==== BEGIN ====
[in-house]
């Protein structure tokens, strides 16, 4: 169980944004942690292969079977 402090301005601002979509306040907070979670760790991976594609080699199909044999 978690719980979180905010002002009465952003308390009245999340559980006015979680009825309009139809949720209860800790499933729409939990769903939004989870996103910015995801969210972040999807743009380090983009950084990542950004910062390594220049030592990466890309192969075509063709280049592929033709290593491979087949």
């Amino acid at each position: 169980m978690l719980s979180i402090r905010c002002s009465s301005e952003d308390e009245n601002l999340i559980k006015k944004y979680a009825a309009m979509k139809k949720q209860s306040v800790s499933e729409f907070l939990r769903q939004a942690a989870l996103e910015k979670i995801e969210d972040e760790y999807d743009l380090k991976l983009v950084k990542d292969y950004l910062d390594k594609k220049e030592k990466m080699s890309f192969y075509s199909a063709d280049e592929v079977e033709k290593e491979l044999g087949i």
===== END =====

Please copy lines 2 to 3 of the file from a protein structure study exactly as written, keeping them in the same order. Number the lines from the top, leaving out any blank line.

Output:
């Protein structure tokens, strides 16, 4: 169980944004942690292969079977 402090301005601002979509306040907070979670760790991976594609080699199909044999 978690719980979180905010002002009465952003308390009245999340559980006015979680009825309009139809949720209860800790499933729409939990769903939004989870996103910015995801969210972040999807743009380090983009950084990542950004910062390594220049030592990466890309192969075509063709280049592929033709290593491979087949």
């Amino acid at each position: 169980m978690l719980s979180i402090r905010c002002s009465s301005e952003d308390e009245n601002l999340i559980k006015k944004y979680a009825a309009m979509k139809k949720q209860s306040v800790s499933e729409f907070l939990r769903q939004a942690a989870l996103e910015k979670i995801e969210d972040e760790y999807d743009l380090k991976l983009v950084k990542d292969y950004l910062d390594k594609k220049e030592k990466m080699s890309f192969y075509s199909a063709d280049e592929v079977e033709k290593e491979l044999g087949i």